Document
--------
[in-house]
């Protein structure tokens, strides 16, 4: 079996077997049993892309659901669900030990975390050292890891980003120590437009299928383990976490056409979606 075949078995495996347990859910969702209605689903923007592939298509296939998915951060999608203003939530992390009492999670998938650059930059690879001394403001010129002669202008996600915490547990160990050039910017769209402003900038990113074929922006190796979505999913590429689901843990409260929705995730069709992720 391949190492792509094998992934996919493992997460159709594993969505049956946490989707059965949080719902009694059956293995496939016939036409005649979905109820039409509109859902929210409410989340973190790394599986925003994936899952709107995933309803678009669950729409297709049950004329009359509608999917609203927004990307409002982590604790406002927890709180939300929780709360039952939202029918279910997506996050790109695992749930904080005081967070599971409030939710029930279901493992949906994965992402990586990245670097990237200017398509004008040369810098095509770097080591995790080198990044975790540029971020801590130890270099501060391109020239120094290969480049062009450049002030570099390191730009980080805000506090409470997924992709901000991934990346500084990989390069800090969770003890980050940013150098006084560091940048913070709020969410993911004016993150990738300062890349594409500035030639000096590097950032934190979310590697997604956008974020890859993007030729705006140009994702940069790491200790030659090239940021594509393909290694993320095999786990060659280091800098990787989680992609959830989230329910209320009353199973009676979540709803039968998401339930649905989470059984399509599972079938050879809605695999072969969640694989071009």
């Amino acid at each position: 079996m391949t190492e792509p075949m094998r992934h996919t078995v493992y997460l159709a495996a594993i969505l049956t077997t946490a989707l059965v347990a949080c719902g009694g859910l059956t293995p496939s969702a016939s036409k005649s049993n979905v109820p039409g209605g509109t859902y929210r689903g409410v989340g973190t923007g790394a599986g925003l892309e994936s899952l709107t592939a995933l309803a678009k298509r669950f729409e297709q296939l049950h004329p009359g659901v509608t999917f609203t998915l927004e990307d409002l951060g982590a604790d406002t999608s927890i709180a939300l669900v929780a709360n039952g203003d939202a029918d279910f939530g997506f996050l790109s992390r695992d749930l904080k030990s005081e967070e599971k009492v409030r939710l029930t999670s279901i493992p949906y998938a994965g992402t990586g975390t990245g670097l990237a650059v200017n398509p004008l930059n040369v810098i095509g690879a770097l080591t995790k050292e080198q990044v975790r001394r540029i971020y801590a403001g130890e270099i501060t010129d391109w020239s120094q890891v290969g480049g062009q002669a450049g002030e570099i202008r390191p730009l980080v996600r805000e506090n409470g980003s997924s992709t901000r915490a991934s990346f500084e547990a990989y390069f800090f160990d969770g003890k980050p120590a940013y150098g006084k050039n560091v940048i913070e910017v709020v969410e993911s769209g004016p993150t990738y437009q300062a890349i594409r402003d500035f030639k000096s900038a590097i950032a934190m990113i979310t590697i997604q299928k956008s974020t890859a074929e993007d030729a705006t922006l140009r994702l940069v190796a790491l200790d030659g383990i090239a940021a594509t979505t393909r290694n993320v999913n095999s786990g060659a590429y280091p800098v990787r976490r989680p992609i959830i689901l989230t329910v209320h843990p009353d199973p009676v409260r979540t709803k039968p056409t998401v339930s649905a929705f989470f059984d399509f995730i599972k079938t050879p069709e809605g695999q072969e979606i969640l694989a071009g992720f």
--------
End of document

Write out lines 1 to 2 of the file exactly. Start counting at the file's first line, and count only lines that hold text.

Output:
[in-house]
């Protein structure tokens, strides 16, 4: 079996077997049993892309659901669900030990975390050292890891980003120590437009299928383990976490056409979606 075949078995495996347990859910969702209605689903923007592939298509296939998915951060999608203003939530992390009492999670998938650059930059690879001394403001010129002669202008996600915490547990160990050039910017769209402003900038990113074929922006190796979505999913590429689901843990409260929705995730069709992720 391949190492792509094998992934996919493992997460159709594993969505049956946490989707059965949080719902009694059956293995496939016939036409005649979905109820039409509109859902929210409410989340973190790394599986925003994936899952709107995933309803678009669950729409297709049950004329009359509608999917609203927004990307409002982590604790406002927890709180939300929780709360039952939202029918279910997506996050790109695992749930904080005081967070599971409030939710029930279901493992949906994965992402990586990245670097990237200017398509004008040369810098095509770097080591995790080198990044975790540029971020801590130890270099501060391109020239120094290969480049062009450049002030570099390191730009980080805000506090409470997924992709901000991934990346500084990989390069800090969770003890980050940013150098006084560091940048913070709020969410993911004016993150990738300062890349594409500035030639000096590097950032934190979310590697997604956008974020890859993007030729705006140009994702940069790491200790030659090239940021594509393909290694993320095999786990060659280091800098990787989680992609959830989230329910209320009353199973009676979540709803039968998401339930649905989470059984399509599972079938050879809605695999072969969640694989071009």